Grain shippers expect to reach deal with dockworkers, avoid interruptions with EGT concession
Grain shippers expect to reach deal with dockworkers, avoid interruptions with EGT concessions
Grain shippers expect to reach deal with dockworkers, avoid interruptions
Group includes firm at the Port of Vancouver
By Aaron Corvin
Columbian Staff Reporter
Monday, September 10, 2012group representing grain shippers in the region, including United Grain Corp. at the Port of Vancouver, said Monday it expects to reach an agreement on a new labor contract with union dockworkers that will keep wheat, soybeans and corn flowing to markets.
"I don't think there's any reason to presume otherwise," said Pat McCormick, spokesman for the Pacific Northwest Grain Handlers Association, a consortium of six Northwest grain shippers that operates under an agreement with the International Longshore and Warehouse Union.
The talks between the grain shippers group and ILWU have garnered attention, in part, because of separate contracts hammered out between employers and union members at shipping terminals in Longview and Kalama.
In Longview, Export Grain Terminal signed a contract with the local longshore union that ended a tumultuous labor dispute. Kalama Export Company operates a terminal at the Port of Kalama.
In both of those cases, the new labor contracts include concessions that favor the employers. In Longview, for example, the concessions enable EGT to seek damages for work stoppages, according to a report in The Oregonian.
The concessions haven't been lost on the Pacific Northwest Grain Handlers Association.
The group says in a statement that while "longshoremen's hourly compensation in the EGT contract is comparable to ILWU's contract" with the Grain Handlers Association, "workplace rules in the EGT contract are much more advantageous to EGT" than the rules the association's terminals operate under.
Likewise, the ILWU's contract with Kalama Export Company "also includes advantageous workplace rules that don't apply" at Grain Handlers Association terminals. The Grain Handlers Association's statements suggest they would like to broaden those workplace rules to other terminals they are involved with.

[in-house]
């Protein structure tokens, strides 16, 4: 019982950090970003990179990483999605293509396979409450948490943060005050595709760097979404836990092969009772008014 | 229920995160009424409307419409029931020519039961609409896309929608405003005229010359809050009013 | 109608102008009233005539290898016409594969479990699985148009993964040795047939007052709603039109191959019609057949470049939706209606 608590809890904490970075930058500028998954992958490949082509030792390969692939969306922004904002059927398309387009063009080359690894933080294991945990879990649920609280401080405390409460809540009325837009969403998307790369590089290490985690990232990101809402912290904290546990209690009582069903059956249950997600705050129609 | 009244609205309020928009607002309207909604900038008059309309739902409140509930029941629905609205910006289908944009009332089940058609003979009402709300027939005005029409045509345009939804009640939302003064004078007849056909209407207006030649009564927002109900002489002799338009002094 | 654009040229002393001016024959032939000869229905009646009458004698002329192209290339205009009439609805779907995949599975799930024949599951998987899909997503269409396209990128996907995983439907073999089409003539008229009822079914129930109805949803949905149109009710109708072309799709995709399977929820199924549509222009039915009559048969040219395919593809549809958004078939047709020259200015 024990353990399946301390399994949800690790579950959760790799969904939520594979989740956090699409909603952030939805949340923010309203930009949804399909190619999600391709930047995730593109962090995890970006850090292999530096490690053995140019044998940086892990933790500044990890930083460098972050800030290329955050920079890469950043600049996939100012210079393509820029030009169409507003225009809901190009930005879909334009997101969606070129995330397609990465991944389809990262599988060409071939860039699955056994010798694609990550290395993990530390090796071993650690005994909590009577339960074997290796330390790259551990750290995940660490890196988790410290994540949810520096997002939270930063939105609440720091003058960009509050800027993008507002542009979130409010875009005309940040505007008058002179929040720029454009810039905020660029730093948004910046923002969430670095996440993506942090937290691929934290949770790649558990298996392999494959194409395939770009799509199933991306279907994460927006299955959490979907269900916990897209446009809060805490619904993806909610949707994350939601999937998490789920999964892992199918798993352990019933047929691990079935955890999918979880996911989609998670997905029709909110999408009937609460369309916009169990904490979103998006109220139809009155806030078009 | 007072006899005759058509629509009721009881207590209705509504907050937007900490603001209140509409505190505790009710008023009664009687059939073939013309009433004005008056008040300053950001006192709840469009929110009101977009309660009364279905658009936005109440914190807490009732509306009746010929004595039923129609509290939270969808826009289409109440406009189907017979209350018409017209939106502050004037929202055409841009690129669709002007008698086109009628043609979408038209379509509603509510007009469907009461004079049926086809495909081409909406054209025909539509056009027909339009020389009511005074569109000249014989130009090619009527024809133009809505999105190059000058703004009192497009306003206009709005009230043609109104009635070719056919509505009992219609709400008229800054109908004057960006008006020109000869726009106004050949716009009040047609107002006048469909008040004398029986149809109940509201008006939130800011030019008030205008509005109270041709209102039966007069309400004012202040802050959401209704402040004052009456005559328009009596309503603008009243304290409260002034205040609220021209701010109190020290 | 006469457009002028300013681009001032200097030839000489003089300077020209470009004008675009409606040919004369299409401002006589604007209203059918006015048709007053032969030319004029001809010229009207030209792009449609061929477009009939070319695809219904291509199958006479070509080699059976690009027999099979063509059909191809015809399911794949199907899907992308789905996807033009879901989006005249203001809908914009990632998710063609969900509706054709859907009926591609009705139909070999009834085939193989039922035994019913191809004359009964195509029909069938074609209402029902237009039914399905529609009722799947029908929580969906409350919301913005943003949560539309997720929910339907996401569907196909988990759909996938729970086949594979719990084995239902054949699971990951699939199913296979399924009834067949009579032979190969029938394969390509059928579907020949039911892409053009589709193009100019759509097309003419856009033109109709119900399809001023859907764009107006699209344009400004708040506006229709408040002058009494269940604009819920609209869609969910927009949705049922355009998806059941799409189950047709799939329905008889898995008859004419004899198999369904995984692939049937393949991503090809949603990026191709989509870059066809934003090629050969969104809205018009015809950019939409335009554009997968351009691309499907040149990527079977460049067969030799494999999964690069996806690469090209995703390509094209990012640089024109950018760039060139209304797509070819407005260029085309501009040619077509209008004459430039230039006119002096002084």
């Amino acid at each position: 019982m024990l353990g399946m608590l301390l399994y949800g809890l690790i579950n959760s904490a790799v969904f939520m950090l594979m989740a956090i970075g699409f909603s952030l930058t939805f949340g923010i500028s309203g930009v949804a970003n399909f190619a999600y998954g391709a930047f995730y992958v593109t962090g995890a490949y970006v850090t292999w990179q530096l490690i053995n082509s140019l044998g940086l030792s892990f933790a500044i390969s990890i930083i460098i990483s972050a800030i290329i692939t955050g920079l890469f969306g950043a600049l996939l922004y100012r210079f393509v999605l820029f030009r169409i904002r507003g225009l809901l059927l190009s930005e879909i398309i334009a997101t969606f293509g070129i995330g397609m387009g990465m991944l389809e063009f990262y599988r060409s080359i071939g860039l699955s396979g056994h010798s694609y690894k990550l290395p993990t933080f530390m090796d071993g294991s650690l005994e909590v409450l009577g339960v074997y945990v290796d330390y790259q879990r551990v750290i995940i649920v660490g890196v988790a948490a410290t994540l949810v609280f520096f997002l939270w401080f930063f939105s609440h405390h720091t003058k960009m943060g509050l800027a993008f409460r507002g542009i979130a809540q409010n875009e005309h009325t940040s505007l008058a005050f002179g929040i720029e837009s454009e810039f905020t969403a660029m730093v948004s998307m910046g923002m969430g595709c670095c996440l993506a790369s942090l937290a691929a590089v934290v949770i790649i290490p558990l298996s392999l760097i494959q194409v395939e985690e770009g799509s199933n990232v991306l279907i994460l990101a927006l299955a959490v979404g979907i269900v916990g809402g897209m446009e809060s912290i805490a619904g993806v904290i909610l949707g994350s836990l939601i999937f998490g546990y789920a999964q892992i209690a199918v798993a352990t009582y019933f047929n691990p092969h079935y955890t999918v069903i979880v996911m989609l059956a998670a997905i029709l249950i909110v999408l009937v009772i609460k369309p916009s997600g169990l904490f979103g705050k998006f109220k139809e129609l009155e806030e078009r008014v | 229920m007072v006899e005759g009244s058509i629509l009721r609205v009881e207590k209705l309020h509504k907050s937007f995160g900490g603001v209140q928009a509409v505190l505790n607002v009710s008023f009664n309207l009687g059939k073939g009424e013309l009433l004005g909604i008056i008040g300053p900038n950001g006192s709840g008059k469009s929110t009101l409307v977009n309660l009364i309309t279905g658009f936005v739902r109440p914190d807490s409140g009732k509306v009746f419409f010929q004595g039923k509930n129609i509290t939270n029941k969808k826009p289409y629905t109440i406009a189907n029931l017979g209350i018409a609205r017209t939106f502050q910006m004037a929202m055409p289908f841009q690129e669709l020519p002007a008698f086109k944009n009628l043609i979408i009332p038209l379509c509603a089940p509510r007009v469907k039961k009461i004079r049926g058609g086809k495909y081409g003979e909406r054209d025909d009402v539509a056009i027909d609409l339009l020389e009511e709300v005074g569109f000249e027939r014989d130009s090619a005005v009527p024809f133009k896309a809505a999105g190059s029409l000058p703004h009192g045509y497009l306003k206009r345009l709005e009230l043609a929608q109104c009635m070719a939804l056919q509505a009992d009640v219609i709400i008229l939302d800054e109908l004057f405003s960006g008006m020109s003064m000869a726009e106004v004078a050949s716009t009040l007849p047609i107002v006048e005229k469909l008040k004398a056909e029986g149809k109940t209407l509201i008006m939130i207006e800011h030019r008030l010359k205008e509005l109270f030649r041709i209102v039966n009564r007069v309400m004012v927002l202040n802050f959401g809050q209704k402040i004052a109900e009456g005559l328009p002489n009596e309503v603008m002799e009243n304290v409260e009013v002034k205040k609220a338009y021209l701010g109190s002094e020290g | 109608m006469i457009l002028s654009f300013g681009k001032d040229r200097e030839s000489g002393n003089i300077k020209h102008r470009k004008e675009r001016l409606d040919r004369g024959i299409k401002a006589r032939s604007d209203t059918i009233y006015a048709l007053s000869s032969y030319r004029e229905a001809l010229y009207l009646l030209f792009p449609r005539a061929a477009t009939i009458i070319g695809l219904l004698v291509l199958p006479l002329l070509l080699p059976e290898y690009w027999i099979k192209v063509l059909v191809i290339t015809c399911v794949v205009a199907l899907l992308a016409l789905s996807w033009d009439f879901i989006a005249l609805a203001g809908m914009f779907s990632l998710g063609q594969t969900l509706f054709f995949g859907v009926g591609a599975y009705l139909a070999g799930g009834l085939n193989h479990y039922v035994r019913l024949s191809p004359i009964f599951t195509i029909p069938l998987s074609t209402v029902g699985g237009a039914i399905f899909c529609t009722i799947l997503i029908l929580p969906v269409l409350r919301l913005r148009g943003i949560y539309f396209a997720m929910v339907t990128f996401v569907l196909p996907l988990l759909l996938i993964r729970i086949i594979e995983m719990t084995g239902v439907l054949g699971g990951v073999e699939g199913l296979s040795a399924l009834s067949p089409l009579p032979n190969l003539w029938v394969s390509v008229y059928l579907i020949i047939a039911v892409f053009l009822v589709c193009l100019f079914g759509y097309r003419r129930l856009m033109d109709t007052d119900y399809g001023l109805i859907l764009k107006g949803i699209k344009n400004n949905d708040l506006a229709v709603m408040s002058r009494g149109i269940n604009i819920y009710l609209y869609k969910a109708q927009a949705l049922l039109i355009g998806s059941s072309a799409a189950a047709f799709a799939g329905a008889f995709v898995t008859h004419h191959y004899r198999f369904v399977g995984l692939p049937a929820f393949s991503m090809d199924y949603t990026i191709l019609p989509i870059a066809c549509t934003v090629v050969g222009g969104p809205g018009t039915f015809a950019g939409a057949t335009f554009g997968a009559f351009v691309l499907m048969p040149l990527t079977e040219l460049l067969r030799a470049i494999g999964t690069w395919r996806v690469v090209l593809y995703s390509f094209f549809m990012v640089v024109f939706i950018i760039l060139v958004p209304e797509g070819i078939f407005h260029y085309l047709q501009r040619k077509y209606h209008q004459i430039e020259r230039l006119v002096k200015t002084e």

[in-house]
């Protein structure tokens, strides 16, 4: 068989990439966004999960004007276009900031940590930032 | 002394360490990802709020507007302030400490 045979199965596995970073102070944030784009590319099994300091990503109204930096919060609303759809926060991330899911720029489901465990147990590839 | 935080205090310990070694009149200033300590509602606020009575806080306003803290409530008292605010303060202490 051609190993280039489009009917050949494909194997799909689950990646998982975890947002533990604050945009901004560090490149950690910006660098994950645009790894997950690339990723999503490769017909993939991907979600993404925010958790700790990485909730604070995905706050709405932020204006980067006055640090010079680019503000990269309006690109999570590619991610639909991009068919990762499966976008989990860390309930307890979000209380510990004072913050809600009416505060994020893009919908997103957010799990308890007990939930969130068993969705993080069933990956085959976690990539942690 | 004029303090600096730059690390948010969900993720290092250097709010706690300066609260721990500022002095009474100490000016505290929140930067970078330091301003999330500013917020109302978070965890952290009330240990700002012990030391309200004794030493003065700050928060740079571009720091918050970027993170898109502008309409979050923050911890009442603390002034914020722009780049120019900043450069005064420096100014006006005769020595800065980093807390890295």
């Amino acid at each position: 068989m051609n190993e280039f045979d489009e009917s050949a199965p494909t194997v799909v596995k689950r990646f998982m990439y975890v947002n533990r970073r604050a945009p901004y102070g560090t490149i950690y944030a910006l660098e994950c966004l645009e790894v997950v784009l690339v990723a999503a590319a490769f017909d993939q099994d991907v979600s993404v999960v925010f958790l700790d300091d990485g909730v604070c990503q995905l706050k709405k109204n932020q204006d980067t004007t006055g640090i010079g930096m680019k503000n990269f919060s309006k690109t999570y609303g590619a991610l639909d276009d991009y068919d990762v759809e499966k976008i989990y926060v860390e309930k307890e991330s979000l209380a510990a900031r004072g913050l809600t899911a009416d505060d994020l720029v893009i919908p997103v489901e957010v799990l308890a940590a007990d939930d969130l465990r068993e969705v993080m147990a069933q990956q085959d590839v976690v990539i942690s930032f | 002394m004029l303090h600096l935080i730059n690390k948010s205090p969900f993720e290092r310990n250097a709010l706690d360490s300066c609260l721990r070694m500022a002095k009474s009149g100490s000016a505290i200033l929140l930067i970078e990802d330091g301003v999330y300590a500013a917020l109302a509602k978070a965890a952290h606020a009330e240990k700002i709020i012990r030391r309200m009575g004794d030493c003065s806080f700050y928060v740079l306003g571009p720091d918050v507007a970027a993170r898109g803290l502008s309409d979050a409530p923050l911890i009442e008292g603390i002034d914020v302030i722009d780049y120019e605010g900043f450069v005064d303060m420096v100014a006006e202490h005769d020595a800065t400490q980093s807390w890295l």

"Leveling the playing field and avoiding extreme competitive disparities among Northwest grain shippers and ports is vital," according to the association's statement.
The association's statement also says it's "committed to bargaining in good faith with ILWU," noting its companies have employed ILWU members to help operate their terminals for more than 50 years.
The Grain Handlers Association's current contract with the ILWU expires Sept. 30. Both parties recently entered into negotiations to hash out a new one.
Brad Clark, president of the ILWU Local No. 4 in Vancouver, declined to comment Monday, saying it wouldn't be prudent during negotiations. "It's better faith bargaining to leave it at the table," he said.
The ILWU Local No. 4 has 192 registered longshore workers with an average total income of $100,669, according to the Pacific Maritime Association's 2011 annual report.
Theresa Wagner, communications manager for the Port of Vancouver, said the port is neutral and not a participant in the negotiations.
The ILWU is "an important part of what makes the port work," she said, and United Grain Corp. "is an important tenant."
The port hopes the parties involved resolve the contract talks "quickly and amicably," she said.
About 16 percent of U.S. wheat exports move across Port of Vancouver docks. Last year, the port handled a total of 5.6 million tons of cargo. Wheat was about 64 percent, or 3.6 million tons, of that total.
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